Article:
What’s especially shameful about America’s response to the forest health crisis is how this famously can-do country — a land that once prided itself on its ingenuity, innovation and boldness in embracing big challenges – simply surrendered tens of millions of acres of prime national forest to beetle infestation and wildfire, without even firing a shot in self-defense. Vast expanses of public property, worth billions of dollars, have been laid to waste, in the biggest act of self-inflicted vandalism in history, as politicians, academics, federal eco-crats and environmental groups stood along the sidelines, shrugging their shoulders, wringing their hands or making excuses for inaction.
The problem is too big and expensive to manage, said some. It was just part of the “natural process,” said others. Then, of course, “climate change” came along as a convenient excuse for complete surrender – since what can possibly be done to save forests when we haven’t yet capped the carbon emissions allegedly driving them (and us) toward calamity? So Americans stood by and watched our forests devoured, burned, destroyed, without lifting a finger in their defense. We went directly from a state of denial to waving the white flag of surrender.
But it didn’t — and still doesn’t — have to be this way. Fighting back and winning is possible, as this news out of Canada makes clear. When faced with a forest health crisis of its own, the province of Alberta fought back. And those efforts are showing results – results that ought to embarrass the American politicians, bureaucrats and advocacy groups that passively watch the U.S. forest health crisis and wildfire threat unfold.
Yes, it was expensive. But what’s a few billion dollars to a country that wastes money on the scale America does? If we cialis discussion boards have billions of dollars to squander on green energy boondoggles like Solyndra, surely we can, if our priorities were in order, apply a few hundred million to saving national forests from destruction. What value can you place on the tens of millions of acres that have been decimated by beetles or burned? What quantity of carbon emissions are released by wildfire seasons like we just saw? – which is only one in a long string of such seasons.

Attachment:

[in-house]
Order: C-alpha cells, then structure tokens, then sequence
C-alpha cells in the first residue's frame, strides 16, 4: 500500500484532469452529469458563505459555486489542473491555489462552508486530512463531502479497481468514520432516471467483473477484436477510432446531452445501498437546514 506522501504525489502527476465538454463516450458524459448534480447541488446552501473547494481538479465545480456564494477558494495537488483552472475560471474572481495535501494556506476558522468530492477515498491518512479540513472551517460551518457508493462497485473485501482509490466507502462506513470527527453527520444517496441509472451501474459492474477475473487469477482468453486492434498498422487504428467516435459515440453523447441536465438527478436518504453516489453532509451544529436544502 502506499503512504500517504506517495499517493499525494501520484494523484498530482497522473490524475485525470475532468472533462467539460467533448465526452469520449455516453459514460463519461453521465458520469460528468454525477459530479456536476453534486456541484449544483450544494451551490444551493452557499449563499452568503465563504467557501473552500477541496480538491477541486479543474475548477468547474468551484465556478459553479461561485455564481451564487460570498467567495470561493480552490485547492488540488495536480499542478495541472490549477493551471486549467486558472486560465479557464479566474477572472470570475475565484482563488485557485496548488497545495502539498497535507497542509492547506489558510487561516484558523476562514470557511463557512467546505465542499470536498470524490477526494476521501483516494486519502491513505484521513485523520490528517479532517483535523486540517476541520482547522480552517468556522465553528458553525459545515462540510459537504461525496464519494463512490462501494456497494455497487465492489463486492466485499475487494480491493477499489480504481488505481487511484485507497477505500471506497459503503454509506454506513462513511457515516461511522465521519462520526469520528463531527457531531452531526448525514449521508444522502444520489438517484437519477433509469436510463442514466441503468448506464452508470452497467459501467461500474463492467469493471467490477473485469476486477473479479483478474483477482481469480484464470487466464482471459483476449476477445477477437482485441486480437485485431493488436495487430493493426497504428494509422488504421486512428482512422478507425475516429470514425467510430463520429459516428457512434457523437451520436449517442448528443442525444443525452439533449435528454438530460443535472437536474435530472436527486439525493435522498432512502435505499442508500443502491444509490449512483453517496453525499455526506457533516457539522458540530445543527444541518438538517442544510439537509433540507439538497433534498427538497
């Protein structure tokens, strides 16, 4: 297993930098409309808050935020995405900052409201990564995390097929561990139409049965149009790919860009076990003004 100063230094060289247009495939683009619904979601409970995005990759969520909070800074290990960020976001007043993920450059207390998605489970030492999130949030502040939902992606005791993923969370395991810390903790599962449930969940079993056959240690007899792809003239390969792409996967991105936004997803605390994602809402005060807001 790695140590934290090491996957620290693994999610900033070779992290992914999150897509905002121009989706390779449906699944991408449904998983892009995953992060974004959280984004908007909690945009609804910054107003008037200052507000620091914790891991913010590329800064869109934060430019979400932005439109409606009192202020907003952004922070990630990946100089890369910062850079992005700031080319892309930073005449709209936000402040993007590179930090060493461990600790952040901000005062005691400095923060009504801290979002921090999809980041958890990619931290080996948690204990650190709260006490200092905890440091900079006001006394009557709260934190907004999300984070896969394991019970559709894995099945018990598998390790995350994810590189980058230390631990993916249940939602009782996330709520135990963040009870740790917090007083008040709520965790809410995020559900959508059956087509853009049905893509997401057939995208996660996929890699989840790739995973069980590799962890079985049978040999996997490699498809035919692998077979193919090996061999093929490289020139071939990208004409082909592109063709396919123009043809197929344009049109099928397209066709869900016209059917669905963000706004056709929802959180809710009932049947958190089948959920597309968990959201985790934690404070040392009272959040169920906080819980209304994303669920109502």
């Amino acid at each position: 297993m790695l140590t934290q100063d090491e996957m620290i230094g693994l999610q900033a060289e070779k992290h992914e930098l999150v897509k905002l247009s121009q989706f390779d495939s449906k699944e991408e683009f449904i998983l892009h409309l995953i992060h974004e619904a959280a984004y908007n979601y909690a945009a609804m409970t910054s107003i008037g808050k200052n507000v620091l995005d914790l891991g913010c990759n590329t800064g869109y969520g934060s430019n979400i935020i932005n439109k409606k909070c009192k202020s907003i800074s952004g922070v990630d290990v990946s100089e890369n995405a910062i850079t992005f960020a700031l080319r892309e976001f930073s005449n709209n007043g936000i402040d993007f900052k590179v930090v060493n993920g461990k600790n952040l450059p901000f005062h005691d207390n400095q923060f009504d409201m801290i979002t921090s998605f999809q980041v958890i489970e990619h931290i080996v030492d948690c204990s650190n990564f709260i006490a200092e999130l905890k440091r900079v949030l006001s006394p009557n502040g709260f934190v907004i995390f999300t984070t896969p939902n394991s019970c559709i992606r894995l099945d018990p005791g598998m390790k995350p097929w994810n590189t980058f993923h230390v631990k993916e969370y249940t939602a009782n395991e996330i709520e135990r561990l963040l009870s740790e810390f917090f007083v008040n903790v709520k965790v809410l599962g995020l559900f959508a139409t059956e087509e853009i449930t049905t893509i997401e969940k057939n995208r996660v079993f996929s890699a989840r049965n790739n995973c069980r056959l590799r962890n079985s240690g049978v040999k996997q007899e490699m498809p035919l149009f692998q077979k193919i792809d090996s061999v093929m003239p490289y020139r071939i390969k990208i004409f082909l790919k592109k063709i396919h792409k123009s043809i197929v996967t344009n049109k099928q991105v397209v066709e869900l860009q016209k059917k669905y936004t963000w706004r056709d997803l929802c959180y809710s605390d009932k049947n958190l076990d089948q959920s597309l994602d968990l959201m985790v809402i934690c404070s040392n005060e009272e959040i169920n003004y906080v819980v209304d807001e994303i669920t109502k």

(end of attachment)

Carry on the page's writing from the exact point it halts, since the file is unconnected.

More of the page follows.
Yes, the challenge is big — maybe even “huge” given our prolonged inaction – raising the question of whether it’s just too late to act. But does a cancer doctor surrender just because he or she can’t eradicate every tumor, or completely reverse the damage already done? Isn’t it worth saving some forests even if it’s too late to save them all?
And yes, weather conditions in the Canadian Rockies may not exactly mirror those further south. But there must be methods and lessons from Alberta’s success that can be applied here. Surely a nation that put a man on the moon can find a creative and affordable way to battle a pine bark beetle, if it had the will, and the interest, in doing so.
That it doesn’t seem to have an interest in doing so is something future Americans may puzzle over. Let’s just hope historians of the future will at least be honest enough to note that it didn’t have to happen this way: that America could have won the war against forest threats, and mounted a successful defense of its precious public lands, if it had only stirred itself to make the effort.